Though Decibel magazine is considered one of the bibles for all things metal, this collection of interviews from their pages doesn't stand up to much scrutiny. There are question/answer sessions with Ozzy, Diamond Head, Slayer, and 22 other ultra-metal musicians. The artists talk about their music and how and when it was recorded; guitar players talk about creating their tones; and there is the usual coverage of mayhem and madness typically associated with these types of bands.
It's just that the writers aren't very inventive in their interviewing styles. The questions are more times than not pretty basic and rarely touch some nerve that might make one of the artists sit up and think a little bit. In fact, this reviewer has interviewed dozens of metal bands (including a book on Black Sabbath that is now in its third printing), and these queries come across as pedantic, pedestrian, and pretty boring.
Adem Tepedelen, when talking to Tony Iommi and Ronnie Dio, asked these ridiculous questions:
"Since Ronnie's voice and style are so distinctive, was there ever consideration as to how he would fit into Black Sabbath?"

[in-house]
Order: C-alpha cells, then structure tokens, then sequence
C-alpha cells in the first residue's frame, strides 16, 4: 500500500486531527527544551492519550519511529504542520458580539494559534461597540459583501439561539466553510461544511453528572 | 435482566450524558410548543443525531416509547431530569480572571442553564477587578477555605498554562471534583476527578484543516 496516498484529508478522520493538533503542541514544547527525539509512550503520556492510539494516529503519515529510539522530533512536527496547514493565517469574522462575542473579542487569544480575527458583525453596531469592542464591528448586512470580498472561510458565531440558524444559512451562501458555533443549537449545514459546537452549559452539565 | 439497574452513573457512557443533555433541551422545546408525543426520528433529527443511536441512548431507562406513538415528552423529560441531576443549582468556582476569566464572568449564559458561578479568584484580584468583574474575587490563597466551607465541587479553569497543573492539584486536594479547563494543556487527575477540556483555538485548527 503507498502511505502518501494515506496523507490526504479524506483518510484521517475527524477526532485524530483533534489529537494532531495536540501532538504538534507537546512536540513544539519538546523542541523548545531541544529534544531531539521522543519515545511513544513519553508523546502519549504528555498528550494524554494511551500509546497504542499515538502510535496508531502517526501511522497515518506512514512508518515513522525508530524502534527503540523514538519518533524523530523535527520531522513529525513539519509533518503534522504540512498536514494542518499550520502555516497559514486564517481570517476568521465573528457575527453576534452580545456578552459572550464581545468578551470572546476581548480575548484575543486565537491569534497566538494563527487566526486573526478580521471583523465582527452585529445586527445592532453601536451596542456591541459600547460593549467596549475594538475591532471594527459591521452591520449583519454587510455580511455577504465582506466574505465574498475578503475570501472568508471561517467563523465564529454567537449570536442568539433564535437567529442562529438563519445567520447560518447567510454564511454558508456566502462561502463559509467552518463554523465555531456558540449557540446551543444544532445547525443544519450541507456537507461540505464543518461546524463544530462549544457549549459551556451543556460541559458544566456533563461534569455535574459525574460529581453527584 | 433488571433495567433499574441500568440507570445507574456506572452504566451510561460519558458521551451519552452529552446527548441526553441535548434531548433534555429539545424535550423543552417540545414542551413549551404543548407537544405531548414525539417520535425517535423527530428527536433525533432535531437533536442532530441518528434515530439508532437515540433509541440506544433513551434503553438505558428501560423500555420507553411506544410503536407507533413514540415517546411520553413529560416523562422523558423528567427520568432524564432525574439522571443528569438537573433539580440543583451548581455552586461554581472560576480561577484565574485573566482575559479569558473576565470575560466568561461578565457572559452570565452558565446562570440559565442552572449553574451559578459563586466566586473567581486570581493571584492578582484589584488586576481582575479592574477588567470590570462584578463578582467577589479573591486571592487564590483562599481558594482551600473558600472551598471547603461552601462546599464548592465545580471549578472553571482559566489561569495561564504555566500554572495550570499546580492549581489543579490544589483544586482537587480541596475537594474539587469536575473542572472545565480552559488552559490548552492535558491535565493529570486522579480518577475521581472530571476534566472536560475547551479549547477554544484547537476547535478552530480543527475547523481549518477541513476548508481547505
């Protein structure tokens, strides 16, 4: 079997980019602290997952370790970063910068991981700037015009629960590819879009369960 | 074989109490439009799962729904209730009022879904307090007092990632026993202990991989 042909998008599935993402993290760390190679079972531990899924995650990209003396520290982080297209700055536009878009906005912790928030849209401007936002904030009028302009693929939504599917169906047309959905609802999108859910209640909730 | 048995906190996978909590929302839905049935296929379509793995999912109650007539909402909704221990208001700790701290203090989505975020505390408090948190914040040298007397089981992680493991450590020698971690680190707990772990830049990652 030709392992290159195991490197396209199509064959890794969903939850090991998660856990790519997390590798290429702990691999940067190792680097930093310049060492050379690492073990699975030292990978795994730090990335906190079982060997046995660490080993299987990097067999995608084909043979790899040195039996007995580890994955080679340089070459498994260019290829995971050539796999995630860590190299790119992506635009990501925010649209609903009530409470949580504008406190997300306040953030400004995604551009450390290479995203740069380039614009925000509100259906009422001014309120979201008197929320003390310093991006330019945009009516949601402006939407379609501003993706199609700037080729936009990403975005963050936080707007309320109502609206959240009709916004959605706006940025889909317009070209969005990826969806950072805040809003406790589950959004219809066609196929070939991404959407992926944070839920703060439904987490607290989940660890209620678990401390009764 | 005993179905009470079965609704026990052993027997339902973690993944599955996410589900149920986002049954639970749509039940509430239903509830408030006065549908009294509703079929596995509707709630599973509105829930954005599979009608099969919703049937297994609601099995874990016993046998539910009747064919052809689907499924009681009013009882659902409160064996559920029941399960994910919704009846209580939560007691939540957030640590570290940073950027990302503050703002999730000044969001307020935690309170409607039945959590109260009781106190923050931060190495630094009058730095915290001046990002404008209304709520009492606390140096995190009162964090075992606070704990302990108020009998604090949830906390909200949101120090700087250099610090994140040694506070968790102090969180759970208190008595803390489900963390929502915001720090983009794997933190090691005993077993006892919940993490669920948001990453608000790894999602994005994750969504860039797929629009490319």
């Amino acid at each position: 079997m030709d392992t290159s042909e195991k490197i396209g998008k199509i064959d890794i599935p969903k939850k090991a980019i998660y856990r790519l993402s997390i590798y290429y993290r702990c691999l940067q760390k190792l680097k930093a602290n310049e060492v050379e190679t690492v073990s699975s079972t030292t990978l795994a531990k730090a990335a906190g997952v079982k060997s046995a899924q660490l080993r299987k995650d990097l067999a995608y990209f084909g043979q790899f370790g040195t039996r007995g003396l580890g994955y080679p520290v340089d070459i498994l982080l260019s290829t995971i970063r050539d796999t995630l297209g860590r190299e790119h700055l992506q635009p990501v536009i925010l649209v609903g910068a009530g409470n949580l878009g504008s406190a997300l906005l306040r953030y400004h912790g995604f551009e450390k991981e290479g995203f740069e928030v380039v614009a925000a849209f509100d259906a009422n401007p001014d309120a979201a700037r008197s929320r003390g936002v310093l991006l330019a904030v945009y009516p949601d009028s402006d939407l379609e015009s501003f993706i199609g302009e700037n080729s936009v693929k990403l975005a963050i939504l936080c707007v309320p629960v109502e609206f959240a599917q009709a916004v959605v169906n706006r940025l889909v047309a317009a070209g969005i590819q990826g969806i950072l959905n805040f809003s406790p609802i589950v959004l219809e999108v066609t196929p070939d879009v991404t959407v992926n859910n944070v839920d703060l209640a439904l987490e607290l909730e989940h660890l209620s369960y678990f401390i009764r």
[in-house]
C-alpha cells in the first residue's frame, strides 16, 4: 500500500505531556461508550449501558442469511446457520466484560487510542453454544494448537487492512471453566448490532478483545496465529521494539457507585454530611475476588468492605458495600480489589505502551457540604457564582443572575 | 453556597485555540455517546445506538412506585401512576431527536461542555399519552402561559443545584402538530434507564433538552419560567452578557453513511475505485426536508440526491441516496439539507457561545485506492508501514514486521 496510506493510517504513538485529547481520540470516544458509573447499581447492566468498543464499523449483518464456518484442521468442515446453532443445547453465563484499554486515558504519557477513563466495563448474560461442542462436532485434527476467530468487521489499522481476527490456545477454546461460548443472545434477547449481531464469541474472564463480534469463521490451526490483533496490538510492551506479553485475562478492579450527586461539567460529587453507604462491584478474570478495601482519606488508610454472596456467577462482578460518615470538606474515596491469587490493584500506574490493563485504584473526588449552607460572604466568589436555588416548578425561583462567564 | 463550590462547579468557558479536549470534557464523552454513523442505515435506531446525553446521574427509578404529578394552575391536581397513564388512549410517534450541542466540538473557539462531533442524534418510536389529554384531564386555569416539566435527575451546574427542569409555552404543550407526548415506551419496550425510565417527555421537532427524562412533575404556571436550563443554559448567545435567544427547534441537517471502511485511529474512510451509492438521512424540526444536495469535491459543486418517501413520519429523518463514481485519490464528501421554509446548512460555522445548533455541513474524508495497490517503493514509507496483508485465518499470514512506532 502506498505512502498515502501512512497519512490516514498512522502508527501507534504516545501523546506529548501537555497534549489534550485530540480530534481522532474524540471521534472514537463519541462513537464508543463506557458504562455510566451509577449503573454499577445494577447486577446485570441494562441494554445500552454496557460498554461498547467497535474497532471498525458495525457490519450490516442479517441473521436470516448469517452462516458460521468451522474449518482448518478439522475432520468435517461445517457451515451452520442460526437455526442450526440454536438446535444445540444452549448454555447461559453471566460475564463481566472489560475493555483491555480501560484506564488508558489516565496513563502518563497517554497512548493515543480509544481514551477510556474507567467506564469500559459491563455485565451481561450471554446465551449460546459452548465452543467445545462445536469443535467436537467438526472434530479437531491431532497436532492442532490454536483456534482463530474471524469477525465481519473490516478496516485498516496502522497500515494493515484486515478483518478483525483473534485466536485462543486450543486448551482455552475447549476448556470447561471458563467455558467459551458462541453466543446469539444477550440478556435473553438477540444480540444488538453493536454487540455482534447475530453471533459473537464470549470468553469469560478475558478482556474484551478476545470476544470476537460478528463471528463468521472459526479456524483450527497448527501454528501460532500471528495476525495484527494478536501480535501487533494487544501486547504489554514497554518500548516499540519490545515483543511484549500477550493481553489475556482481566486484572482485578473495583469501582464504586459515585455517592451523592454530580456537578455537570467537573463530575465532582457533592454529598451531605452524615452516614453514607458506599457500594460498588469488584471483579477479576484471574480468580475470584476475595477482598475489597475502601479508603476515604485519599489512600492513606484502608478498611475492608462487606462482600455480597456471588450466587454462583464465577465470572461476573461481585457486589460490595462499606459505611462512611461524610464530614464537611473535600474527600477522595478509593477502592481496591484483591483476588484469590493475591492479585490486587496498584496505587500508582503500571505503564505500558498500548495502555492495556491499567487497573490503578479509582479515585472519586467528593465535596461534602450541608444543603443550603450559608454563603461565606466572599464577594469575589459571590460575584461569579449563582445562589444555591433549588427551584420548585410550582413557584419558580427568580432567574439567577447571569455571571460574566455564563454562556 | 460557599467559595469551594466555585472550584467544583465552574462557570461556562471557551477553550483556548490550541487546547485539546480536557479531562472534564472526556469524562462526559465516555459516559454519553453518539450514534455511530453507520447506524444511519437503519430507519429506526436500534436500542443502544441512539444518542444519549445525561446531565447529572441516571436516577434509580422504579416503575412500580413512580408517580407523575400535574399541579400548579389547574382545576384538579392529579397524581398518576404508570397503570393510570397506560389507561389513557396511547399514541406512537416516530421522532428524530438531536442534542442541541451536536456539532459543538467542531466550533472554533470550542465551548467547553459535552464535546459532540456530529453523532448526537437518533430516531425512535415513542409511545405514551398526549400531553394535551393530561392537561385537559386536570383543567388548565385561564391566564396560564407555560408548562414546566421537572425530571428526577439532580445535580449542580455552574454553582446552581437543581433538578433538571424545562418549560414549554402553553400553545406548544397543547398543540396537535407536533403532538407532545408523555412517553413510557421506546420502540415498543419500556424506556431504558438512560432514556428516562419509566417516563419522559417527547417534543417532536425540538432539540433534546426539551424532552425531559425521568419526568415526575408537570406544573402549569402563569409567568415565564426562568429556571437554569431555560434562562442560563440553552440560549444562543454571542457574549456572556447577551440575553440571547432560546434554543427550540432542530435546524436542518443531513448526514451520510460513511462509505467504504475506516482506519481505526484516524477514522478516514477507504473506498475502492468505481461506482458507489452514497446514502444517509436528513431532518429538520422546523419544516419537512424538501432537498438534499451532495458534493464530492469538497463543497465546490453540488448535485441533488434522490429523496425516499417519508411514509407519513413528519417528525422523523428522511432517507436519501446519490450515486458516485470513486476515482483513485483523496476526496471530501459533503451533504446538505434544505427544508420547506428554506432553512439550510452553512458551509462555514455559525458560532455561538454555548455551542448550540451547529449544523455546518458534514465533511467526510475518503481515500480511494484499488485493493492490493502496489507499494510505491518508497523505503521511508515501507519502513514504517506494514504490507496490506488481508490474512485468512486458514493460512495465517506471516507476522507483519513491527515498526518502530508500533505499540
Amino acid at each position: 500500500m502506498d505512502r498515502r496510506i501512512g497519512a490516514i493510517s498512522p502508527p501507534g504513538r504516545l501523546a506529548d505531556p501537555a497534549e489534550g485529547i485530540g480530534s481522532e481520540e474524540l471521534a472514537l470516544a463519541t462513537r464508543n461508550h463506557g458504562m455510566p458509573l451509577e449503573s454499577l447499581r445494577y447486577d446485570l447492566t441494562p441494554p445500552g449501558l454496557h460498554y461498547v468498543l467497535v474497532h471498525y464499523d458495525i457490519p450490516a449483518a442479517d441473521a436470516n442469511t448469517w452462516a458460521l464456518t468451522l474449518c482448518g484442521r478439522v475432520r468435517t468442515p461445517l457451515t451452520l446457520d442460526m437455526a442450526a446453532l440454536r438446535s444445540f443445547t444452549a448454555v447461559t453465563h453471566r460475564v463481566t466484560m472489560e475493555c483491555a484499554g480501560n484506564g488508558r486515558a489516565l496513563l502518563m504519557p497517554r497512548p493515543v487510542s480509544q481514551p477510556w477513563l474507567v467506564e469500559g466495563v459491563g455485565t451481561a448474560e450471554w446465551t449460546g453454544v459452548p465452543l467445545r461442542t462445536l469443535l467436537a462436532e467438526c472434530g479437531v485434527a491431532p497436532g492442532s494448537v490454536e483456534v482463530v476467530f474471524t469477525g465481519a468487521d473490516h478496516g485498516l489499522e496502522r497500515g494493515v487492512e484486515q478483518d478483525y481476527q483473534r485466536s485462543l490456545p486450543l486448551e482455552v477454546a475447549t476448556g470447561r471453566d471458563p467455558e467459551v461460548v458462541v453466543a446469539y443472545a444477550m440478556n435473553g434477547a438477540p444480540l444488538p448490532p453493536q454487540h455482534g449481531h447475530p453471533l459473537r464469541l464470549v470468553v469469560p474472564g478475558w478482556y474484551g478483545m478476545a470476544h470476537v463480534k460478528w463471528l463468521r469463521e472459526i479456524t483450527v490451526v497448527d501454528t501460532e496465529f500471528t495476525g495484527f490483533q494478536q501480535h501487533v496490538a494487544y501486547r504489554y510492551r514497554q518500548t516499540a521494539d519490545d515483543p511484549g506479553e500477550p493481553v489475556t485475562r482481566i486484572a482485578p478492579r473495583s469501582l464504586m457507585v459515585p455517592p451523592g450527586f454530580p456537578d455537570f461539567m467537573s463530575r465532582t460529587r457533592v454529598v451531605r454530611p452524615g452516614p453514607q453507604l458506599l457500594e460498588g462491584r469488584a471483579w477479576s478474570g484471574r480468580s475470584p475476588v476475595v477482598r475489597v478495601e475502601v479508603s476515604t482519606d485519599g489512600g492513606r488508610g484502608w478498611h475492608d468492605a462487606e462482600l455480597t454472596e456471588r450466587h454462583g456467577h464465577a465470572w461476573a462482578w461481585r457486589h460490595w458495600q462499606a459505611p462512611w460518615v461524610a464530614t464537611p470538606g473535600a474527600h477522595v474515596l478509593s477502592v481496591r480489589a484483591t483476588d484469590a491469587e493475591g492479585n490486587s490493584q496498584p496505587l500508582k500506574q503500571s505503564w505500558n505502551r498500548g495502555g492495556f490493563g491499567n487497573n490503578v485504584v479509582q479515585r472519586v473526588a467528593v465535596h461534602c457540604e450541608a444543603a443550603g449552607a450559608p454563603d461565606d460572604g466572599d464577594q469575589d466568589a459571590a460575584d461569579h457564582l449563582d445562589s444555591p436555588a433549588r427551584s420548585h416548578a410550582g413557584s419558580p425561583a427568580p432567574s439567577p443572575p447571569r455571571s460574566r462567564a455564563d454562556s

That question doesn't even warrant a civil response. Does this question imply that if Ronnie didn't have any style and his voice was not distinctive, then Sabbath would have been more likely to choose him?
In an interview by Chris Dick with the band Opeth, he asks group leader Mikael Akerfeldt, "Wasn't the silhouette photo on the back of Orchid (name of album) taken in Sorskogen?" Who cares, dude? You have this very talented musician in front of you and you waste his time with this dreck?
Indeed, most of the questions here border on superficial. Rarely does an interviewer try and dig deeper to unearth a thought and response that might be new or something the musician has never before uttered. There are better collections of interviews available. All this does is leave a loud and annoying ringing in your ears.